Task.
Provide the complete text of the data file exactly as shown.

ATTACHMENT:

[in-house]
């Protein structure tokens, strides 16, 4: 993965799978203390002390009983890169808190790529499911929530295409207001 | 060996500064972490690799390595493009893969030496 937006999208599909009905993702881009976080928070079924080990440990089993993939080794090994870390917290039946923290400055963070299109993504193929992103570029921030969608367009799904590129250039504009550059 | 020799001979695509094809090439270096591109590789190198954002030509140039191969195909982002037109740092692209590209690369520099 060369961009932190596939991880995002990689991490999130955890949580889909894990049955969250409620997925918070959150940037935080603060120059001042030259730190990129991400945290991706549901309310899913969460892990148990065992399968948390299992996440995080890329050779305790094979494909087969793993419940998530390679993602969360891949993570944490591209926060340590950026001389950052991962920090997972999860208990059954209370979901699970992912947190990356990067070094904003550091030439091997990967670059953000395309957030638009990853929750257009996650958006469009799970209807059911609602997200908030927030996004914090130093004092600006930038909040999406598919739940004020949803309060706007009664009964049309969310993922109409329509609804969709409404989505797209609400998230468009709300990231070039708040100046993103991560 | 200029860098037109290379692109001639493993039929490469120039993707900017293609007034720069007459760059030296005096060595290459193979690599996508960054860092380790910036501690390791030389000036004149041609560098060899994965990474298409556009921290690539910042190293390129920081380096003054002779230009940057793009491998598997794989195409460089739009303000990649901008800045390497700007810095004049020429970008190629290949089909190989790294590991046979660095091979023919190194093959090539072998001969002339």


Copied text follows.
[in-house]
């Protein structure tokens, strides 16, 4: 993965799978203390002390009983890169808190790529499911929530295409207001 | 060996500064972490690799390595493009893969030496 937006999208599909009905993702881009976080928070079924080990440990089993993939080794090994870390917290039946923290400055963070299109993504193929992103570029921030969608367009799904590129250039504009550059 | 020799001979695509094809090439270096591109590789190198954002030509140039191969195909982002037109740092692209590209690369520099 060369961009932190596939991880995002990689991490999130955890949580889909894990049955969250409620997925918070959150940037935080603060120059001042030259730190990129991400945290991706549901309310899913969460892990148990065992399968948390299992996440995080890329050779305790094979494909087969793993419940998530390679993602969360891949993570944490591209926060340590950026001389950052991962920090997972999860208990059954209370979901699970992912947190990356990067070094904003550091030439091997990967670059953000395309957030638009990853929750257009996650958006469009799970209807059911609602997200908030927030996004914090130093004092600006930038909040999406598919739940004020949803309060706007009664009964049309969310993922109409329509609804969709409404989505797209609400998230468009709300990231070039708040100046993103991560 | 200029860098037109290379692109001639493993039929490469120039993707900017293609007034720069007459760059030296005096060595290459193979690599996508960054860092380790910036501690390791030389000036004149041609560098060899994965990474298409556009921290690539910042190293390129920081380096003054002779230009940057793009491998598997794989195409460089739009303000990649901008800045390497700007810095004049020429970008190629290949089909190989790294590991046979660095091979023919190194093959090539072998001969002339």